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Journal ArticleDOI

Reaching detection targets in familial hypercholesterolaemia: Comparison of identification strategies.

01 Jan 2020-Atherosclerosis (Atherosclerosis)-Vol. 293, pp 57-61

TL;DR: Child-parent Cascade Screening is the fastest strategy for identifying FH in the population and is applicable to any country to close the FH detection gap.
Abstract: Background and aims Familial hypercholesterolaemia (FH) is a common and preventable cause of premature heart attack but in most nations only a small proportion of FH-positive individuals have been identified. The aim of this study was to estimate the time to close this FH detection gap. Methods We developed a model to estimate the time to identify different proportions of FH in the population for three identification strategies (i) Cascade Testing (FH-mutation testing in relatives of someone with an FH mutation) (ii) Child-parent Screening (testing children for cholesterol and FH mutations during 1-year immunisation and parents of FH-positive children) and (iii) Child-parent Cascade Screening (integrating the first two methods). We used publicly available data to compare the strategies in terms of the time to identify 25%, 50% and 75% of all FH cases in the UK (current target is 25% in 5 years). For Child-parent Cascade Screening, we applied the model to other populations that have reported FH identification levels. Results In the UK, 25% of FH individuals would be identified after 47 years for Cascade Testing, 12 years for Child-parent Screening and 8 years for Child-parent Cascade Screening; 50% identification after 146, 33 and 19 years and 75% after 334, 99 and 41 years respectively. For Child-parent Cascade Screening, the times to identify 50% FH were, for Netherlands, Norway, Japan, Canada, USA, Australia/NZ, South Africa and Russia, 0, 5, 13, 15, 16, 18, 21, and 30 years respectively. Conclusions Child-parent Cascade Screening is the fastest strategy for identifying FH in the population. The model is applicable to any country to estimate the time to close the FH detection gap ( www.screenfh.com ).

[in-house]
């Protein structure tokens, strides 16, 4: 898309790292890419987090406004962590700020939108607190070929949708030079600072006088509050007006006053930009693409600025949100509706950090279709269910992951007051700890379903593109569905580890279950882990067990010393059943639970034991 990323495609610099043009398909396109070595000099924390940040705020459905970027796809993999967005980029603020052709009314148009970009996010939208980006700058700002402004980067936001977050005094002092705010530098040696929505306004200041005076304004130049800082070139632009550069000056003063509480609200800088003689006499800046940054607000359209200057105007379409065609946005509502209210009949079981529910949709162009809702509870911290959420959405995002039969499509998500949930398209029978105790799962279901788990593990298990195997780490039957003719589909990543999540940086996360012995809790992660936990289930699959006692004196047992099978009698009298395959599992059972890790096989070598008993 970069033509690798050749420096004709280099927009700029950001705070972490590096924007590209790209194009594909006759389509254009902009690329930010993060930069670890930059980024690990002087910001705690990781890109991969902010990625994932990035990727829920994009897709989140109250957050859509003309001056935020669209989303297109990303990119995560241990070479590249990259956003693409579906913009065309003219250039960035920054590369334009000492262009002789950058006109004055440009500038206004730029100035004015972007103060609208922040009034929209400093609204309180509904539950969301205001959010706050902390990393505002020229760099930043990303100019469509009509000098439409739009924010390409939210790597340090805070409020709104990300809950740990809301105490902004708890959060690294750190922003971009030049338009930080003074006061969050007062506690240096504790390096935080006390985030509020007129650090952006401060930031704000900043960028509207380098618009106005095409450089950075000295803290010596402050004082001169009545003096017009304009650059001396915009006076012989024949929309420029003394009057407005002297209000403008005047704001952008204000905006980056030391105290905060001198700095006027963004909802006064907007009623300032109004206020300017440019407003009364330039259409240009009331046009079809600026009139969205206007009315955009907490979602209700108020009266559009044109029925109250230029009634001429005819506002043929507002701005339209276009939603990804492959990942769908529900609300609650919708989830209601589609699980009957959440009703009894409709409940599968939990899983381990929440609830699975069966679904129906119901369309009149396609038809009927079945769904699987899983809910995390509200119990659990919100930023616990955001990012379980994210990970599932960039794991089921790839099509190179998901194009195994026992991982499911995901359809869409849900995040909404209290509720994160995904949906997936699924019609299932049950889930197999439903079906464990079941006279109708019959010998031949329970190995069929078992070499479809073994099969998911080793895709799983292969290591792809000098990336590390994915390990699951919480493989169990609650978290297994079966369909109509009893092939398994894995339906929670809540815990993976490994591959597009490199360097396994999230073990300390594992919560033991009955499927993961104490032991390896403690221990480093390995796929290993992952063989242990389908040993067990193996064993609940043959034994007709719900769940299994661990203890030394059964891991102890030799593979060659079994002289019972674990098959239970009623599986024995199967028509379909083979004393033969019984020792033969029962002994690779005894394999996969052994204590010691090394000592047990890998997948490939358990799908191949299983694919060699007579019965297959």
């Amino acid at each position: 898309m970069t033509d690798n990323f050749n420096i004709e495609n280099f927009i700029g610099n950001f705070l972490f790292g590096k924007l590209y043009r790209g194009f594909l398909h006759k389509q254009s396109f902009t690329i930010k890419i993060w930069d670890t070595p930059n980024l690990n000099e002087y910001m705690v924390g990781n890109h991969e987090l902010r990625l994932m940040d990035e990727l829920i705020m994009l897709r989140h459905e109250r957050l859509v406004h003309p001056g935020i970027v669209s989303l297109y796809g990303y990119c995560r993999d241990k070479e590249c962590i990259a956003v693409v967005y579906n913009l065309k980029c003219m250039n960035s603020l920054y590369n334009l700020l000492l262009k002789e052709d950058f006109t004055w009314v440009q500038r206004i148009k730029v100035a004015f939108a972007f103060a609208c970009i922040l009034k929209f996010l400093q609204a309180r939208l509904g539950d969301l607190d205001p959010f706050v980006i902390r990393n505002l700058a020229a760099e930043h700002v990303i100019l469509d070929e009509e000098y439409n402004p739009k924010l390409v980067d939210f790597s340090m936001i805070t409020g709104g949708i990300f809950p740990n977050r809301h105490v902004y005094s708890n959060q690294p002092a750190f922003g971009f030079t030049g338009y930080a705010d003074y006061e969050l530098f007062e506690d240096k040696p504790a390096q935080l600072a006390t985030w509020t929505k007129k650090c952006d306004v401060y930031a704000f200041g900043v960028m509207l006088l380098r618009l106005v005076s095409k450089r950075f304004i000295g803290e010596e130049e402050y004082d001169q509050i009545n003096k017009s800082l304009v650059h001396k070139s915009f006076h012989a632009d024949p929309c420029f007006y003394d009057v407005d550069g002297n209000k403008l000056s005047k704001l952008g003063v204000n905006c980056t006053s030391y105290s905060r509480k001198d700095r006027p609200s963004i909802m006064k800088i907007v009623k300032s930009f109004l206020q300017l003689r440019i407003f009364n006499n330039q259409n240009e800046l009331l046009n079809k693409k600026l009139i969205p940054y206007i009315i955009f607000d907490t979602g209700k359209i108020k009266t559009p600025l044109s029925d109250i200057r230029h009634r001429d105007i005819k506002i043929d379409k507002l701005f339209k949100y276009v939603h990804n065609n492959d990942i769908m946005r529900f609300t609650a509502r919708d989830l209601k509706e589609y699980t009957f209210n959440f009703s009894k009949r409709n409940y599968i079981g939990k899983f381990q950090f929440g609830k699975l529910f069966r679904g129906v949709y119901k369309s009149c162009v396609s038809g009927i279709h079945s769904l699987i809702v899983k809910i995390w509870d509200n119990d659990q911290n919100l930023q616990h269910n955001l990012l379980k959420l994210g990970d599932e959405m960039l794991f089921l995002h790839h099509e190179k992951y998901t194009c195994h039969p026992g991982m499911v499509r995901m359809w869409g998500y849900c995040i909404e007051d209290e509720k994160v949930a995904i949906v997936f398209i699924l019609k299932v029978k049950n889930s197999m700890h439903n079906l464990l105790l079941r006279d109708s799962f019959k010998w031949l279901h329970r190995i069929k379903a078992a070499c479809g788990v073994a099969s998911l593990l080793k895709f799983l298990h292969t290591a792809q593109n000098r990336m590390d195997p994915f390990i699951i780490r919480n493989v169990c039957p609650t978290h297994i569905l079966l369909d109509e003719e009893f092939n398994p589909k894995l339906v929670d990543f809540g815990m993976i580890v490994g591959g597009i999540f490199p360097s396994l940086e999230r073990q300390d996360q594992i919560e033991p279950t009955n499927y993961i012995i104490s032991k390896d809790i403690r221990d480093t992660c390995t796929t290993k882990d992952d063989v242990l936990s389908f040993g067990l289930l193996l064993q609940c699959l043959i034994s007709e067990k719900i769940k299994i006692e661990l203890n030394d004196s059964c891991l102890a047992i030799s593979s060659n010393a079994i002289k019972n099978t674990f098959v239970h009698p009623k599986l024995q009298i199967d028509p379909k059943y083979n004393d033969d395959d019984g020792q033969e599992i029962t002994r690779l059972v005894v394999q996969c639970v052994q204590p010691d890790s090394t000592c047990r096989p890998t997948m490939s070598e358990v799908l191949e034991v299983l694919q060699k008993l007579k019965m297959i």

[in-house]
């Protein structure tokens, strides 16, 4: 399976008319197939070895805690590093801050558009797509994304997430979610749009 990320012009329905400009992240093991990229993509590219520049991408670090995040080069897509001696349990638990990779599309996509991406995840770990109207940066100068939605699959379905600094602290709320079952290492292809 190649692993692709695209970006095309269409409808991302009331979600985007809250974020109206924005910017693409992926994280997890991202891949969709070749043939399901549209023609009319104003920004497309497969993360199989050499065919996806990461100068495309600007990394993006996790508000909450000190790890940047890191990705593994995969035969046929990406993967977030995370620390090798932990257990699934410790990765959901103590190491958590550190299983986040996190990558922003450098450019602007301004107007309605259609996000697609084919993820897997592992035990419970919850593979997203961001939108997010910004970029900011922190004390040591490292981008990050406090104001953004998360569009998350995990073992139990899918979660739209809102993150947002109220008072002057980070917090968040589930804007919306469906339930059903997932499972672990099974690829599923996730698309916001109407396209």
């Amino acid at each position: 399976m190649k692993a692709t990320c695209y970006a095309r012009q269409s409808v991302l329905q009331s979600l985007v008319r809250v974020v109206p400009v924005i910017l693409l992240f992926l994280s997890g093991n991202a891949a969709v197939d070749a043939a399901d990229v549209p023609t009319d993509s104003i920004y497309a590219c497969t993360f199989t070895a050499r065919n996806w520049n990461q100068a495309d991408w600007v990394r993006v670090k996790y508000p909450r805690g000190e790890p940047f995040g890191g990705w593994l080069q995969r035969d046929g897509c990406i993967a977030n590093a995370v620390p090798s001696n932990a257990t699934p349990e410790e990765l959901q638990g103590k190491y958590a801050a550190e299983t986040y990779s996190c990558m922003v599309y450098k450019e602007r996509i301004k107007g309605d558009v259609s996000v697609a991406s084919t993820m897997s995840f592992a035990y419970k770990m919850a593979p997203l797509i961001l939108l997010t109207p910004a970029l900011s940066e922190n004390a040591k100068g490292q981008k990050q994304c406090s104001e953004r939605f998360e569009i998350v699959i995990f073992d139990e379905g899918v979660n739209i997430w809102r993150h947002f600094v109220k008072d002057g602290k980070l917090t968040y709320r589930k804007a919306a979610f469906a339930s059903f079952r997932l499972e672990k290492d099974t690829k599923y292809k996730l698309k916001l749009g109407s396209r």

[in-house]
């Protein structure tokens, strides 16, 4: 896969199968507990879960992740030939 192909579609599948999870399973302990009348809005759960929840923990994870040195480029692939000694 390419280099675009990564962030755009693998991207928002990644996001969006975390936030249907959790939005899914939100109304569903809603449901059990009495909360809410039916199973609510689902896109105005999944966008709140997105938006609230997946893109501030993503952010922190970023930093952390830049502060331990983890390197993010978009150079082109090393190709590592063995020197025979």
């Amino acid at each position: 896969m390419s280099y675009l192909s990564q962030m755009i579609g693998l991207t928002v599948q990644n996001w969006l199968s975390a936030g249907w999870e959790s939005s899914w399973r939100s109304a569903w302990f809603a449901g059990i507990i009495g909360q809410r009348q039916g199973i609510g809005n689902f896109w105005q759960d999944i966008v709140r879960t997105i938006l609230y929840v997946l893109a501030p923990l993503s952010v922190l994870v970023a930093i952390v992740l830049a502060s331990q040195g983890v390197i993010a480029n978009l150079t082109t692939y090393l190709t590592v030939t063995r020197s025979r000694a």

Topics: Population (53%)

Summary (3 min read)

Introduction

  • Familial hypercholesterolemia (FH) is a common and preventable cause of premature ischaemic heart disease (IHD).
  • There are about 260,000 heterozygous affected individuals in the UK (prevalence 1 in 250) who have about a 100-fold excess risk of fatal myocardial infarction between ages 20 and 39 years. [1].
  • A fatal or non-fatal IHD event affects about 50% of FH-positive men before age 50 and about 30% of FH-positive women by age 60. [2].
  • How this would be delivered was not specified.
  • The authors use publicly available data to compare the time to reach 25%, 50% and 75% identification for the UK, its home nations and other countries where estimates of FH identification have been recently reported.

Cascade Testing